Once a month I get together for breakfast with three awesome ladies. We came together in a random fashion, all alumni of a photography course taught by this awesome lady. I call them my "photography friends". Our time spent together is cherished, and I genuinely don't think any of my new photography projects would be happening without their influence. But that's a story for another day.
This past month, we went beyond breakfast conversation and actually took a few pictures, talking technique (and giggling) as we went along. Kelly sent out a few photos she took. I loved the photos but immediately noticed something kind of wonky about this one of me.
Do you see my camera? See how crooked I'm holding it???? Don't you think I should know better???
I've known this about myself for awhile. I'm a crooked shot. I think I started taking photos before I really knew the "right" way to hold it (and there is a right way, we'll discuss it in my class). Many times, I need to just slow down and think about things like shooting straight.
So that's my goal for the next few weeks. To be a straight shot. With photography, there are so many things to think about. Sometimes I think it's useful to focus on just one area, work on it, make good habits, and then move onto something else.
Sure, I could just straighten my photos in Lightroom (and admittedly do it often). But it's so much better to get things right the first time, or SOOC as photographers say. (That stands for "straight out of camera."). Straightening cuts off part of the photo. If it is a part I want to keep, I have to decide if straightening is worth it.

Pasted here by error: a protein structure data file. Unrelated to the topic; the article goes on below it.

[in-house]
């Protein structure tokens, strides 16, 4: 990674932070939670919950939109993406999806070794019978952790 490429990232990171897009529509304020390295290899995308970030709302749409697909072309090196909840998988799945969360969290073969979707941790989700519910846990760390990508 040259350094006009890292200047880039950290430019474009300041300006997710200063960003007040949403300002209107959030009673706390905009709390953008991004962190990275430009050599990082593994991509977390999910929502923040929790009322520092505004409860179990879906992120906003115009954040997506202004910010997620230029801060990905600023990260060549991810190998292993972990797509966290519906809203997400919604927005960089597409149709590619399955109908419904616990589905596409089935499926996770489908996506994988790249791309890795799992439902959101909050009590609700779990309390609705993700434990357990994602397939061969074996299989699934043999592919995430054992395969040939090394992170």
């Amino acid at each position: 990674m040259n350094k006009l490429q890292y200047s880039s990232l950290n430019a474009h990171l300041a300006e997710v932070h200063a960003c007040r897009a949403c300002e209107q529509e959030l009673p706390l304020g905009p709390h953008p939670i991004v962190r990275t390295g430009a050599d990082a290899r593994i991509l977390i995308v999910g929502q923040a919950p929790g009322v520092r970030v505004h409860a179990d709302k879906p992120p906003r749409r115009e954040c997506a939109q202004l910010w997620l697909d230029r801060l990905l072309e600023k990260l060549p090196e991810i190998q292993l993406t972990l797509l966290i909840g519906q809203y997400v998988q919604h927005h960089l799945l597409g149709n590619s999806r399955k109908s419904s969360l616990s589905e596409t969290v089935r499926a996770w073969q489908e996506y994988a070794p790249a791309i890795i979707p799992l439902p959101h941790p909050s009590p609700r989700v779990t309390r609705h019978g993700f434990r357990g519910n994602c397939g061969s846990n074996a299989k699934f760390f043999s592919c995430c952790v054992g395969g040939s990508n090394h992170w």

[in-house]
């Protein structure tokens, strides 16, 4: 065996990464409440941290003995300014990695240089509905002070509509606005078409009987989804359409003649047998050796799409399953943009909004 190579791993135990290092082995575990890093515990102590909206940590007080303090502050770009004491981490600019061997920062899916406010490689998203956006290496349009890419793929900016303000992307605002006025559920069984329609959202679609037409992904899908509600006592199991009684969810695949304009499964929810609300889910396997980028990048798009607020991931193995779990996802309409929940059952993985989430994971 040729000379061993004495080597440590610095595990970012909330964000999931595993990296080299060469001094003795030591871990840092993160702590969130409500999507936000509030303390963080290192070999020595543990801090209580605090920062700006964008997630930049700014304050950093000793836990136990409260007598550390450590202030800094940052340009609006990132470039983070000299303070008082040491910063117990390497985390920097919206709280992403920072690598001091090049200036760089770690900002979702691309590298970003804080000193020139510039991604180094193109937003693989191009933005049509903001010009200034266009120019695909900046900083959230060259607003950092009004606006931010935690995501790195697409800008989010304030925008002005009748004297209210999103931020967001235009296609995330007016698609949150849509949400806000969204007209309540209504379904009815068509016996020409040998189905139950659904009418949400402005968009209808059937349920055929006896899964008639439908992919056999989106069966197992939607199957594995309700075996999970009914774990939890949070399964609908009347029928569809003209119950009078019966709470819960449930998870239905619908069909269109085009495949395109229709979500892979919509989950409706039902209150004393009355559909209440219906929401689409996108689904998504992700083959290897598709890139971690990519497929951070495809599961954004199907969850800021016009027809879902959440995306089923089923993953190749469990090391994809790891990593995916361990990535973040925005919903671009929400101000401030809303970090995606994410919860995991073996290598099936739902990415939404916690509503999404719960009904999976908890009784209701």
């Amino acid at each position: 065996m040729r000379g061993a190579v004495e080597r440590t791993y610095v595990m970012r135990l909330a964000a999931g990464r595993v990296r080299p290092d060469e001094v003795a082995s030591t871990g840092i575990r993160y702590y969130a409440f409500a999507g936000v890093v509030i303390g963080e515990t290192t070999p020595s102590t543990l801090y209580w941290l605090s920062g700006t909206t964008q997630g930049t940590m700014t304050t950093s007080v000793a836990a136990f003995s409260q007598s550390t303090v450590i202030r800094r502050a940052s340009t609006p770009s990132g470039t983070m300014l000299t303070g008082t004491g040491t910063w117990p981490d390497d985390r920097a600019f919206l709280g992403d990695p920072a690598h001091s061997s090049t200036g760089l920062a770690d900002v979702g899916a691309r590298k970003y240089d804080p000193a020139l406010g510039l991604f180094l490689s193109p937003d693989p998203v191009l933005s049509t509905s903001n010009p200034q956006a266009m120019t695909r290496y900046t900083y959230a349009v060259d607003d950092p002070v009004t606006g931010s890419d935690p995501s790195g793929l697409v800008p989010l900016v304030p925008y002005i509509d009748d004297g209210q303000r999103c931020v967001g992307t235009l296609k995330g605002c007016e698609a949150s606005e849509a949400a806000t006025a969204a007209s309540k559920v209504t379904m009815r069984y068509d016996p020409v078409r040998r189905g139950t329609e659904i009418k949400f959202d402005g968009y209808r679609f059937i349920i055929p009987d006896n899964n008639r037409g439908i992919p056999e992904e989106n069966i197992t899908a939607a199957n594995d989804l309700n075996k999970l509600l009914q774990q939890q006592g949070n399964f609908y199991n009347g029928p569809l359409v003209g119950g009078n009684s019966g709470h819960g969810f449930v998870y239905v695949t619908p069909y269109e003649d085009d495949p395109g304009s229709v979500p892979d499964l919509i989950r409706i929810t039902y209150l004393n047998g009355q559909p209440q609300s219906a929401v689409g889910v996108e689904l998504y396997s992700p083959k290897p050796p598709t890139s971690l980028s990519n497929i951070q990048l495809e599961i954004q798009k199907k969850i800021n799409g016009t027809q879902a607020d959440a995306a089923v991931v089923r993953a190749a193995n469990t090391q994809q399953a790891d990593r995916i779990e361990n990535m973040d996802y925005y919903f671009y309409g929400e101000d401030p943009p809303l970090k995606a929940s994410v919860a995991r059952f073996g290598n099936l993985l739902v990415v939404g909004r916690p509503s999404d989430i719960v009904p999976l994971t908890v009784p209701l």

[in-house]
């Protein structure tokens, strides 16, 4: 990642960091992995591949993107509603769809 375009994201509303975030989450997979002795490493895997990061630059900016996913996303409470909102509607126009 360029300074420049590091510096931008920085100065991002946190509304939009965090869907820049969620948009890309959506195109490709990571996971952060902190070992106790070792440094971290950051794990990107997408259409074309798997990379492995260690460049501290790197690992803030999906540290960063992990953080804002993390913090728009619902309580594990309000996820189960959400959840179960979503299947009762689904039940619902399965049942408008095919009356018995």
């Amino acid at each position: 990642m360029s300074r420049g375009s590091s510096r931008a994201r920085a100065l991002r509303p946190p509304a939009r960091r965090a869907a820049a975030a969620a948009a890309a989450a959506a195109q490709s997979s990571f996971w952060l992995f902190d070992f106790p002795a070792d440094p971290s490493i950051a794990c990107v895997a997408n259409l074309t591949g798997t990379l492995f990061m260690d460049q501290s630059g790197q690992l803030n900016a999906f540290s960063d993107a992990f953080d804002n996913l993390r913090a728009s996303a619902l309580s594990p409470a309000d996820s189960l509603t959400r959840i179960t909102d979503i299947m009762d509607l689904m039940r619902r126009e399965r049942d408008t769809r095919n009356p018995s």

Here's an example to show you what I mean. I took this the other day of the kids eating some watermelon.
Here it is un-straightened. Those kids are about to fall over! Look at the mantel...the vases are about to slide right off.
Here it is straightened, but notice the extra white space in the corners. I don't want that. I'll have to crop it to get rid of those white corners.
Here's the resulting image. Sam and Rachael are chopped. If I had just shot straight in the first place, I would have composed to include just what I wanted in the image.
My camera has the option to turn on a grid through the viewfinder. That way, when I'm taking a picture, I can use the grid to help keep me straight. Ultimately, I just need to slow down a bit, remember to hold my camera correctly. Hopefully I'll end up looking a bit more like this.
Rebecca (shown) is an amazing photographer and does family documentary sessions. Her pictures are straight. Check out her work here.
Shooting straight...that's my goal.
Another note here about shooting straight. A few months ago, I had a consult with the awesome photographer Karen mentioned above. She noted that my photos all leaned up just a bit. After some analysis, I realized that my big nose pushes up the bottom of my camera. Ha! Now I know to squish my nose down just a tad and I'm good (this might not be an issue for the small nosed people of the world, but I have to share to help any other big nosed folks out there).
One more side note. We don't always have to shoot straight. Sometimes shooting at an angle brings the look we want to our photos. But it is all about shooting with purpose and on purpose.
Do you have something specific you'd like to practice? Please share in the comments.
Or, maybe you are at the beginning of your photography journey and looking for a course to take. Perhaps you live in Northern Virginia and are free on September 26. Maybe you like chocolate. If that's the case, be sure to head over to this link, and sign up for my workshop updates. Registration starts next week. Eeek!